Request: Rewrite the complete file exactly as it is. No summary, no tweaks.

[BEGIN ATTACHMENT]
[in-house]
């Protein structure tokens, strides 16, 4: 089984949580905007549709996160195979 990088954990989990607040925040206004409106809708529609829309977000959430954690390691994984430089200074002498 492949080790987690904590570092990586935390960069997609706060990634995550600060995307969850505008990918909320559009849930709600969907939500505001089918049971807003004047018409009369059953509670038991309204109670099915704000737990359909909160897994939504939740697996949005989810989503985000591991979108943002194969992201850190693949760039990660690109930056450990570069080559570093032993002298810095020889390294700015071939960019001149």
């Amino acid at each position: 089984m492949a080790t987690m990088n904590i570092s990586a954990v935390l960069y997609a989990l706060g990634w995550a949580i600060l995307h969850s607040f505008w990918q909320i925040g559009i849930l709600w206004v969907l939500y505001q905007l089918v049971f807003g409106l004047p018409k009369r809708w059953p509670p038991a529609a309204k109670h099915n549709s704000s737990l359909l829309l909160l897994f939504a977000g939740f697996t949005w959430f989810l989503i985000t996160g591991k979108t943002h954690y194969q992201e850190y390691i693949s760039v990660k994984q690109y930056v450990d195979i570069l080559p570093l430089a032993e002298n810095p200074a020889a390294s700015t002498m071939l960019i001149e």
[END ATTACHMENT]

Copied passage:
[in-house]
């Protein structure tokens, strides 16, 4: 089984949580905007549709996160195979 990088954990989990607040925040206004409106809708529609829309977000959430954690390691994984430089200074002498 492949080790987690904590570092990586935390960069997609706060990634995550600060995307969850505008990918909320559009849930709600969907939500505001089918049971807003004047018409009369059953509670038991309204109670099915704000737990359909909160897994939504939740697996949005989810989503985000591991979108943002194969992201850190693949760039990660690109930056450990570069080559570093032993002298810095020889390294700015071939960019001149």
């Amino acid at each position: 089984m492949a080790t987690m990088n904590i570092s990586a954990v935390l960069y997609a989990l706060g990634w995550a949580i600060l995307h969850s607040f505008w990918q909320i925040g559009i849930l709600w206004v969907l939500y505001q905007l089918v049971f807003g409106l004047p018409k009369r809708w059953p509670p038991a529609a309204k109670h099915n549709s704000s737990l359909l829309l909160l897994f939504a977000g939740f697996t949005w959430f989810l989503i985000t996160g591991k979108t943002h954690y194969q992201e850190y390691i693949s760039v990660k994984q690109y930056v450990d195979i570069l080559p570093l430089a032993e002298n810095p200074a020889a390294s700015t002498m071939l960019i001149e």